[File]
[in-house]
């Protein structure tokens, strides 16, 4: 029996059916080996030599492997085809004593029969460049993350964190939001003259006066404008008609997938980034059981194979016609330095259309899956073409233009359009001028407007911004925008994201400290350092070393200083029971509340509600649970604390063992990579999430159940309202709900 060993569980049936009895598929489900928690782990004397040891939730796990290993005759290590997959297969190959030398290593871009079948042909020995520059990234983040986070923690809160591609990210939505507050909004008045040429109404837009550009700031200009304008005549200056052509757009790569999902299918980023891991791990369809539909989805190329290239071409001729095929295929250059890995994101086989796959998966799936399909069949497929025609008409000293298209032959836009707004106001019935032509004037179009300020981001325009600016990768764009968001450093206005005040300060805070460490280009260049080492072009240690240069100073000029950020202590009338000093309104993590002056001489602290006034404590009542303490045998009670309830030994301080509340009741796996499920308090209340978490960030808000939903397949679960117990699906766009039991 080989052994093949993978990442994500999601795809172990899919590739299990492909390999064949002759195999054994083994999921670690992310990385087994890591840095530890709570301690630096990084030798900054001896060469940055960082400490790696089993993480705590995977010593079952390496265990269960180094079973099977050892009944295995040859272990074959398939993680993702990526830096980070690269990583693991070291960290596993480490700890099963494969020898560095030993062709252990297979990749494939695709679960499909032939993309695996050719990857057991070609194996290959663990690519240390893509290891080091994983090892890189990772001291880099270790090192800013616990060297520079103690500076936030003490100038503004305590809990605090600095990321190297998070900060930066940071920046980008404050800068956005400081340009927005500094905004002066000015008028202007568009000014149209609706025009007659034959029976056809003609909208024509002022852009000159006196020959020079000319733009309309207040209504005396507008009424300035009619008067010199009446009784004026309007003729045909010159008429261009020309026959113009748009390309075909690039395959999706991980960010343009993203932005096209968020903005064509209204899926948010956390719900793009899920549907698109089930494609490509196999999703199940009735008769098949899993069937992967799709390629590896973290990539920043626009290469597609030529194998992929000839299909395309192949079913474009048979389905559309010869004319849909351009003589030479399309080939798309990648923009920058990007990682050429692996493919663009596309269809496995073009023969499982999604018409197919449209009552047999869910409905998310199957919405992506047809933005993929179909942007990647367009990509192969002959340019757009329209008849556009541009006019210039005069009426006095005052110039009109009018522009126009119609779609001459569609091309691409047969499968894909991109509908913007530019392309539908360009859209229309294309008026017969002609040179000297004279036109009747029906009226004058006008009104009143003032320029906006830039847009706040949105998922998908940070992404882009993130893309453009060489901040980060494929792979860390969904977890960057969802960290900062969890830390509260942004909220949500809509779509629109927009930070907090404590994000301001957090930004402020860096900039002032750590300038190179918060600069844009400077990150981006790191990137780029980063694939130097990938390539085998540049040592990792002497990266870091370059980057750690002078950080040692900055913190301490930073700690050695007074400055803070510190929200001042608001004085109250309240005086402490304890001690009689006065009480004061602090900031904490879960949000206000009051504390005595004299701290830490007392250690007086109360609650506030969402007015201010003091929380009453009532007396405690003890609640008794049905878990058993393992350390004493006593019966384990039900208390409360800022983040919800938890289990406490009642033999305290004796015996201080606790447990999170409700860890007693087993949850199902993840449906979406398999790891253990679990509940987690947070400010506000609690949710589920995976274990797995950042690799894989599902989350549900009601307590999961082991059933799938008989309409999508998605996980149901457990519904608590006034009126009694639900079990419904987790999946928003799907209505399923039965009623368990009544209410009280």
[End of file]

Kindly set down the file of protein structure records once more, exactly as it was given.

[in-house]
């Protein structure tokens, strides 16, 4: 029996059916080996030599492997085809004593029969460049993350964190939001003259006066404008008609997938980034059981194979016609330095259309899956073409233009359009001028407007911004925008994201400290350092070393200083029971509340509600649970604390063992990579999430159940309202709900 060993569980049936009895598929489900928690782990004397040891939730796990290993005759290590997959297969190959030398290593871009079948042909020995520059990234983040986070923690809160591609990210939505507050909004008045040429109404837009550009700031200009304008005549200056052509757009790569999902299918980023891991791990369809539909989805190329290239071409001729095929295929250059890995994101086989796959998966799936399909069949497929025609008409000293298209032959836009707004106001019935032509004037179009300020981001325009600016990768764009968001450093206005005040300060805070460490280009260049080492072009240690240069100073000029950020202590009338000093309104993590002056001489602290006034404590009542303490045998009670309830030994301080509340009741796996499920308090209340978490960030808000939903397949679960117990699906766009039991 080989052994093949993978990442994500999601795809172990899919590739299990492909390999064949002759195999054994083994999921670690992310990385087994890591840095530890709570301690630096990084030798900054001896060469940055960082400490790696089993993480705590995977010593079952390496265990269960180094079973099977050892009944295995040859272990074959398939993680993702990526830096980070690269990583693991070291960290596993480490700890099963494969020898560095030993062709252990297979990749494939695709679960499909032939993309695996050719990857057991070609194996290959663990690519240390893509290891080091994983090892890189990772001291880099270790090192800013616990060297520079103690500076936030003490100038503004305590809990605090600095990321190297998070900060930066940071920046980008404050800068956005400081340009927005500094905004002066000015008028202007568009000014149209609706025009007659034959029976056809003609909208024509002022852009000159006196020959020079000319733009309309207040209504005396507008009424300035009619008067010199009446009784004026309007003729045909010159008429261009020309026959113009748009390309075909690039395959999706991980960010343009993203932005096209968020903005064509209204899926948010956390719900793009899920549907698109089930494609490509196999999703199940009735008769098949899993069937992967799709390629590896973290990539920043626009290469597609030529194998992929000839299909395309192949079913474009048979389905559309010869004319849909351009003589030479399309080939798309990648923009920058990007990682050429692996493919663009596309269809496995073009023969499982999604018409197919449209009552047999869910409905998310199957919405992506047809933005993929179909942007990647367009990509192969002959340019757009329209008849556009541009006019210039005069009426006095005052110039009109009018522009126009119609779609001459569609091309691409047969499968894909991109509908913007530019392309539908360009859209229309294309008026017969002609040179000297004279036109009747029906009226004058006008009104009143003032320029906006830039847009706040949105998922998908940070992404882009993130893309453009060489901040980060494929792979860390969904977890960057969802960290900062969890830390509260942004909220949500809509779509629109927009930070907090404590994000301001957090930004402020860096900039002032750590300038190179918060600069844009400077990150981006790191990137780029980063694939130097990938390539085998540049040592990792002497990266870091370059980057750690002078950080040692900055913190301490930073700690050695007074400055803070510190929200001042608001004085109250309240005086402490304890001690009689006065009480004061602090900031904490879960949000206000009051504390005595004299701290830490007392250690007086109360609650506030969402007015201010003091929380009453009532007396405690003890609640008794049905878990058993393992350390004493006593019966384990039900208390409360800022983040919800938890289990406490009642033999305290004796015996201080606790447990999170409700860890007693087993949850199902993840449906979406398999790891253990679990509940987690947070400010506000609690949710589920995976274990797995950042690799894989599902989350549900009601307590999961082991059933799938008989309409999508998605996980149901457990519904608590006034009126009694639900079990419904987790999946928003799907209505399923039965009623368990009544209410009280």